Brand Guideline Development
Neighbourhood Support is an organisation working in New Zealand to build communities that are pleasant places to live in, with less crime. It promotes and supports groups of people who share this goal, and works closely with the police and other community organisations.
Over the course of many years, Neighbourhood Support’s visual identity – its look and feel – had been weakened by inconsistent application organisation-wide.
We came on board to right the ship by developing clear guidance for the use of the brand’s appearance across all mediums, and entities associated with the client’s brand. We subsequently executed collateral based on the reunified visual style.
Neighbourhood Support were concerned that, over time, their brand’s visual identity had become diffused, and less recognisable to their audience due to inconsistent usage of the logo and visual elements across their network.
Therefore, they were looking for help to develop guidelines with usage rules for their employees to follow when producing branded marketing material. This would ensure a consistent look and feel for their brand.
Neighbourhood Support approached us because they recognised our experience guiding and enhancing brand identities, as well as our technical file knowledge, and expertise with colour matching.
A substantial amount of the client’s print output was being done in-house on office printers, and we needed to factor this into the brief.
What we did
We developed the official brand standards guideline to help our client’s employees understand how they should use their brand assets in their marketing collateral.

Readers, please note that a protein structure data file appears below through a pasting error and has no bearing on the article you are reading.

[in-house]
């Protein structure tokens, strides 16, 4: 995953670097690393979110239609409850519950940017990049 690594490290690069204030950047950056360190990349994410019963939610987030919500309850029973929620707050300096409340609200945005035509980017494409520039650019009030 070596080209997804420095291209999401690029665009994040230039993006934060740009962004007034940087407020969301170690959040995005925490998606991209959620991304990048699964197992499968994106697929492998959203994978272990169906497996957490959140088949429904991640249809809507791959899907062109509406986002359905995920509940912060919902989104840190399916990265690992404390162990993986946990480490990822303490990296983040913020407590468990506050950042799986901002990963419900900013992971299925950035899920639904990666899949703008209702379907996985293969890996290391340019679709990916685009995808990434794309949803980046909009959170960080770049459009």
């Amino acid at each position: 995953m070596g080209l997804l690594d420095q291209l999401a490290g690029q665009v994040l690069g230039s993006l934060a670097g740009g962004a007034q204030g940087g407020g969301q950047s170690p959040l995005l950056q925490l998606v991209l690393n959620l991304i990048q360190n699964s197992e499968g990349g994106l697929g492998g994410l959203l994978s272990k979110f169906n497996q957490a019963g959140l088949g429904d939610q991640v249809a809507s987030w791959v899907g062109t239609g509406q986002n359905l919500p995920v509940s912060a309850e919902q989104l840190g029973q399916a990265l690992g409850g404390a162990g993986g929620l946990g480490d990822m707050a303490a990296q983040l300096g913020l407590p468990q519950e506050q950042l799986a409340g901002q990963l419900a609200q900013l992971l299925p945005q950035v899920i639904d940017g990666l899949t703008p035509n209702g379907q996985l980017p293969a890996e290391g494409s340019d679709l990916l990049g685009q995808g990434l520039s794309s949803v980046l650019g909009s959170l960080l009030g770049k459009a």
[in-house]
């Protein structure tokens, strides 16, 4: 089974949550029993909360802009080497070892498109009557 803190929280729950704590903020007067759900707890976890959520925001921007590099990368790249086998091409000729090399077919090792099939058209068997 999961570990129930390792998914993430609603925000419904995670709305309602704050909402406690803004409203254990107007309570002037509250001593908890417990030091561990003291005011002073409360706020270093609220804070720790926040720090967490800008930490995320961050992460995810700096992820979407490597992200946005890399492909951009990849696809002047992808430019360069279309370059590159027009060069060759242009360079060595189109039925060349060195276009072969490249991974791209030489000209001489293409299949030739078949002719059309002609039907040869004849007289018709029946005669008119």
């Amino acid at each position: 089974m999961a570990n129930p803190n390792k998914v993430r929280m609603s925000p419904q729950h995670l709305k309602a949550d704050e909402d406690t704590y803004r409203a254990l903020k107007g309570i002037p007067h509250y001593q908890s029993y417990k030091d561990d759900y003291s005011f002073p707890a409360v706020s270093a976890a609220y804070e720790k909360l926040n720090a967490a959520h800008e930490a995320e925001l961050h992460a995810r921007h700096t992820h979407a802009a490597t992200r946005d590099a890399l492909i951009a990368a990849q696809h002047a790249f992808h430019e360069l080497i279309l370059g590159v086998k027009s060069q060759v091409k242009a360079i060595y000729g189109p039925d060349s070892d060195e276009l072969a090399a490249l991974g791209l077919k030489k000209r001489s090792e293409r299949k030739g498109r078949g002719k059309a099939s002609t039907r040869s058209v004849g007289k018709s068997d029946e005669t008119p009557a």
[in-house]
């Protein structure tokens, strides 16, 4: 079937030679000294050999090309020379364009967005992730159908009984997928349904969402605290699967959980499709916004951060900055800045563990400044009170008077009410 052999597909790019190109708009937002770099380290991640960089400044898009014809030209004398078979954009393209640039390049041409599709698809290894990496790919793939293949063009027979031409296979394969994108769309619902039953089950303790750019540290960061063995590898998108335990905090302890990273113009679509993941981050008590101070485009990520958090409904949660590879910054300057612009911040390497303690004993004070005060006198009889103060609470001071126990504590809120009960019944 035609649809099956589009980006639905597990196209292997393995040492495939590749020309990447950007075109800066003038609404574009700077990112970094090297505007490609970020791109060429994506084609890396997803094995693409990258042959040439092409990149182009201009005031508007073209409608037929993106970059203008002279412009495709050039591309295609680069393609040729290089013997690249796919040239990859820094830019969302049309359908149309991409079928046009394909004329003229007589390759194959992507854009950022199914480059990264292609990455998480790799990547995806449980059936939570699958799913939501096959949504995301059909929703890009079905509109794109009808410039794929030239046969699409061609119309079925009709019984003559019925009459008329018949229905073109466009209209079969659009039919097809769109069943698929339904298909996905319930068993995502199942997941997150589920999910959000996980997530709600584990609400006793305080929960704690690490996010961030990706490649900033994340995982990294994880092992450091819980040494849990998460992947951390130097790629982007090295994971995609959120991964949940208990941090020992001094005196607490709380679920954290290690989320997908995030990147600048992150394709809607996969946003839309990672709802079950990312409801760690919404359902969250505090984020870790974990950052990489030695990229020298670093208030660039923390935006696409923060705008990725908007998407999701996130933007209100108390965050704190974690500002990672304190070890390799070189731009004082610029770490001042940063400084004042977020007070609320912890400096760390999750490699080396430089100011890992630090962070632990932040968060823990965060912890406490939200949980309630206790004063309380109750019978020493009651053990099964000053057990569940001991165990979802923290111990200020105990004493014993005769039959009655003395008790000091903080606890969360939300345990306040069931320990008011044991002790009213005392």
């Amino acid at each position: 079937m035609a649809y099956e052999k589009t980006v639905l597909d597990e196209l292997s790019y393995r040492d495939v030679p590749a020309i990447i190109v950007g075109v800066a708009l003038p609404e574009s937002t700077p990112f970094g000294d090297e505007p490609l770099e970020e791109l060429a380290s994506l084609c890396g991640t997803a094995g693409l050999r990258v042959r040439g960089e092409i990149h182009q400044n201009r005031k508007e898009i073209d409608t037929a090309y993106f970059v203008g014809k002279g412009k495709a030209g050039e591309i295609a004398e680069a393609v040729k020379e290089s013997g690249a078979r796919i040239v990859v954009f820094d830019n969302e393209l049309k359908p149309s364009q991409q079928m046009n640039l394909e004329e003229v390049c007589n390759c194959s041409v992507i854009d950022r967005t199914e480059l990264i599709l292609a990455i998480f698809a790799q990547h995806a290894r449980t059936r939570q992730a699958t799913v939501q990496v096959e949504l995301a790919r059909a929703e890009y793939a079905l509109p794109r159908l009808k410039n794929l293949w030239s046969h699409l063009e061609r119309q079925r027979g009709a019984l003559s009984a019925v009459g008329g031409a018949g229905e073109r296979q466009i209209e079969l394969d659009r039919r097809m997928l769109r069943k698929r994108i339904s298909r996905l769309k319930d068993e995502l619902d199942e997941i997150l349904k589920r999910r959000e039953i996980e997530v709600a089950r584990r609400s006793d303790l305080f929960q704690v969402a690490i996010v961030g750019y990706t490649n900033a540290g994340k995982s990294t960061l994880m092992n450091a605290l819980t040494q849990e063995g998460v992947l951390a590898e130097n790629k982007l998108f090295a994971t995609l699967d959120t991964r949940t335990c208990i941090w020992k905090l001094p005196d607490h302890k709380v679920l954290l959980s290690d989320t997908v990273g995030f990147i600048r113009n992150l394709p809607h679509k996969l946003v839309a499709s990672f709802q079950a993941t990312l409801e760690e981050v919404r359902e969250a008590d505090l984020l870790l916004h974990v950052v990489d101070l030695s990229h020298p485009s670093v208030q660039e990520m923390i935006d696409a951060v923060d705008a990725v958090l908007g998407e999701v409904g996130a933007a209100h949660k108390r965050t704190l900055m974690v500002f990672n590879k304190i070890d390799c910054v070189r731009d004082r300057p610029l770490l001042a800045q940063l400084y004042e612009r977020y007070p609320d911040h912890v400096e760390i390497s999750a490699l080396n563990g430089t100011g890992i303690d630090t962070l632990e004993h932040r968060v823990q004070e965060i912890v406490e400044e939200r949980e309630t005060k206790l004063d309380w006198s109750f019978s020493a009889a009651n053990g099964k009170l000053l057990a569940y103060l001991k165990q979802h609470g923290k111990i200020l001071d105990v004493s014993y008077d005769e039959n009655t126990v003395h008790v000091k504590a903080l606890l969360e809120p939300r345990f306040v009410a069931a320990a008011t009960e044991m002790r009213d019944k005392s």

What was in the brand guidelines?
We tested, selected and assigned PANTONE® colours for the client’s primary blue and yellow, which we knew would print beautifully. We then calculated the CMYK and RGB equivalents that could easily be reproduced on a standard office printer.
We added the registered symbol ®, and created two-colour PANTONE, CMYK and RGB variants. We also designed a single-colour greyscale version, and reversed versions for coloured background application.
We created a logo template that could be applied across all Neighbourhood Support districts nationwide, and executed logo designs for each of the 60 groups in the network.
We then packaged up a logo suite for each district hub that included all logo variants for:
- Commercial printing
- In-house office printing
- Web and screen
- Microsoft Office files (Word, PowerPoint)
Logo usage rules were also developed to communicate the importance of not editing or changing the logo.
Fonts and typography
We selected two complementary font families for use in professional design software and Microsoft Office programmes. The fonts were selected to modernise the brand and improve text legibility.
Typography styles were developed in the course of designing brochures and booklets for the client.
Graphics and imagery
The old saying, “a picture paints a thousand words” applies to every brand. We developed a set of parameters for selecting consistent stock imagery.
The brand imagery needed to evoke a “friendly, safe and secure, strength in numbers, community” feeling. It achieves this by showing groups of people of all ethnicities and age groups, in a positive mood, and with vibrant colours.
We designed and produced…
- Brand visual identity guidelines
- Promotional brochures and booklets
- Promotional flyers
- Presentation folders
- Corporate stationery: letterheads, business cards, compliment slips
- Thanks you and Christmas cards
- Office templates: Word, Excel,
- Stock warehousing (ordered through our online stock management software – Stockview)
- Writing pads
With guidelines for the brand in place, Neighbourhood Support employees are clear about the usage rules for the logo and other visual assets such as fonts and imagery, when developing marketing materials across web, print, and social media.
As a result, there is increased efficiency when staff deal with external design and print suppliers, and renewed confidence in the brand itself.
With guidelines for the brand in place, Neighbourhood Support employees are clear about the usage rules for the logo and other visual assets when developing marketing materials.